Royal rift: William and Harry fight charity ‘publicity battle’ over environment

Royal rift: William and Harry fight charity ‘publicity battle’ over environment

The Duke of Cambridge and the Duke of Sussex have both lent their support to the environment by backing climate change-tackling charities. Harry was interviewed for the launch of environmental-focused streaming service Waterbear Network, whereas William honoured the winners of the Tusk awards, organised by a conservation charity. Now one industry expert has questioned whether the brothers are competing with their environmental efforts.

The Guardian interviewed James Brooke, managing director of Rooster PR, over whether the brothers were on the same page in their environmental pushes.

Citing Harry’s divisive Waterbear appearance, Mr Brooke said the Sussexes are “floundering” in communicating with the larger Royal Family.

He added: “The mistakes they are making are pretty basic. None of this is rocket science.

“I actually think they are genuinely trying to do what they feel is right for causes that are close to their hearts.

“But what’s clear from this week is that there is no conversation between their comms teams, which is really unfortunate.”

READ MORE: Royal rift: William’s ‘pompous tongue twister’ on Meghan Markle ‘first hint all not rosy’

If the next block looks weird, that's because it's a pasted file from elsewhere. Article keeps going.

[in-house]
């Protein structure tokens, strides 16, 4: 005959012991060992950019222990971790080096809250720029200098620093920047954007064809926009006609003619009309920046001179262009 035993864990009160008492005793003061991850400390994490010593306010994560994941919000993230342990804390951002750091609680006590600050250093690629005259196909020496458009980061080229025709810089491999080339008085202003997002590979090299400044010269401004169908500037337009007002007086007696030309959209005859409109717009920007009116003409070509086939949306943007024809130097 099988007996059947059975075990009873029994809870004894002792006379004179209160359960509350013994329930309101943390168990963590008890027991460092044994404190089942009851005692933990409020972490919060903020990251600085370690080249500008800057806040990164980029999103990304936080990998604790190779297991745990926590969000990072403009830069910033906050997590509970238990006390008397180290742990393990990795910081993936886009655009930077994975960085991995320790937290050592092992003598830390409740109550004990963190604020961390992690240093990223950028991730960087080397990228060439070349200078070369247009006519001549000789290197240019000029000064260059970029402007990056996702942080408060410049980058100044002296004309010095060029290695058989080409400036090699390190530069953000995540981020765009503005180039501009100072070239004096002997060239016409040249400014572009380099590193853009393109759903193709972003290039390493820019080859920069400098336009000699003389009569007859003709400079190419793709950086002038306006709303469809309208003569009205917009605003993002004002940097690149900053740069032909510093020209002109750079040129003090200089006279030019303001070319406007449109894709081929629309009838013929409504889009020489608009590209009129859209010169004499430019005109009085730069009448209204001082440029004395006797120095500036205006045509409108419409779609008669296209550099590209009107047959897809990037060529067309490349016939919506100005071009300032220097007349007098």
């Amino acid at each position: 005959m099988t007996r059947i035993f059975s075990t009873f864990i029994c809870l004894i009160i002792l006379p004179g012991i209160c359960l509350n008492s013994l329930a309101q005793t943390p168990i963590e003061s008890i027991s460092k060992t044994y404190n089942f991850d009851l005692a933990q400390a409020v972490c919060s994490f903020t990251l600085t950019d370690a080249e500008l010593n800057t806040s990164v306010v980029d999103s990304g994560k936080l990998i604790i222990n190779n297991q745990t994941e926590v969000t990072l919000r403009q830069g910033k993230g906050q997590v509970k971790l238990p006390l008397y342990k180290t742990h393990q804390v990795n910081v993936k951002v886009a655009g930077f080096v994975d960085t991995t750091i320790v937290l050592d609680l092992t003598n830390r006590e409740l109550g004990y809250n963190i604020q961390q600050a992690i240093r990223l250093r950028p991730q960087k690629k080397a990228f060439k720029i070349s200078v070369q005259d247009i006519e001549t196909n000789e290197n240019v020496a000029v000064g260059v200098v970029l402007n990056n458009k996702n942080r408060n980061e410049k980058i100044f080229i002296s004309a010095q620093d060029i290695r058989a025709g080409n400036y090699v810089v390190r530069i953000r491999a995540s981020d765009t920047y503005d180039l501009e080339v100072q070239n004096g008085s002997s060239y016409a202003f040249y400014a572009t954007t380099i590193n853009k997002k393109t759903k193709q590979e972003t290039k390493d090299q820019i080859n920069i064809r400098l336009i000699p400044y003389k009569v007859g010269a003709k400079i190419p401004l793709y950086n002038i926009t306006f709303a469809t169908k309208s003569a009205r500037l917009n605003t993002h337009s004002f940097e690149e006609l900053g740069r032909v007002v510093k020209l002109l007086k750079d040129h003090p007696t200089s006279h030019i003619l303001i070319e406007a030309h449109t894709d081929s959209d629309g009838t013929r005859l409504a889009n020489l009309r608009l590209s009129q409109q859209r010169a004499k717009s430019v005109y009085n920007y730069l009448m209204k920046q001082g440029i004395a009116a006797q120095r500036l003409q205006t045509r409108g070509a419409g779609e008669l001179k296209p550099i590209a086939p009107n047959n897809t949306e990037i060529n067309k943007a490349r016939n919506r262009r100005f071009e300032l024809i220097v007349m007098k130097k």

Harry’s video launching the streaming service, which focuses on environmental documentaries, was criticised by some onlookers for his choice of language.

The Duke of Sussex said in his appearance: “For me, it’s about putting the do’s behind the say’s, and that is something that WaterBear is going to be doing: capitalising on a community of doers.”

Language expert Judi James told Express.co.uk Harry came across as “thoroughly muddled” in his remarks, delivering “PR gobbledygook.”

She added: “Harry appears to be drowning in a sea of corporate-speak himself here, getting thoroughly muddled in the process as he talks about ‘putting the do’s behind the say’s’.”

William delivered an update on his and Harry’s joint project, Coach Core, during the charity’s annual awards.

The Royal Foundation-founded charity, which provides sports coaching apprenticeships for 16 to 24-year-olds who are not studying or working, was praised by the Prince for carrying on throughout the coronavirus pandemic.

He added: “This year more than any in the programme’s history, Coach Core’s apprentices have had to overcome challenges, adapt and learn to be flexible in the face of difficulty.

“I am so proud – both of your individual accomplishments this year – and of Coach Core itself.

“Coach Core started as a programme at The Royal Foundation and I’m pleased to say that over the last eight years it has grown substantially and is now an independent charity in its own right, working with over 500 apprentices in 14 sites across the country.”

William and Harry reportedly begun healing their rift in the wake of Meghan’s miscarriage earlier this year.

Mr Scobie claimed the two royals have had “many private conversations” since their father Prince Charles’ coronavirus diagnosis earlier this year.

He said to OK! Magazine: “I know that Harry and William had many private conversations when their father was ill with COVID.

“Similarly with Meghan’s miscarriage, it’s understandable that this tragedy would cause the foursome to stay in touch and check in on one another.”

Published at Sat, 05 Dec 2020 01:51:17 +0000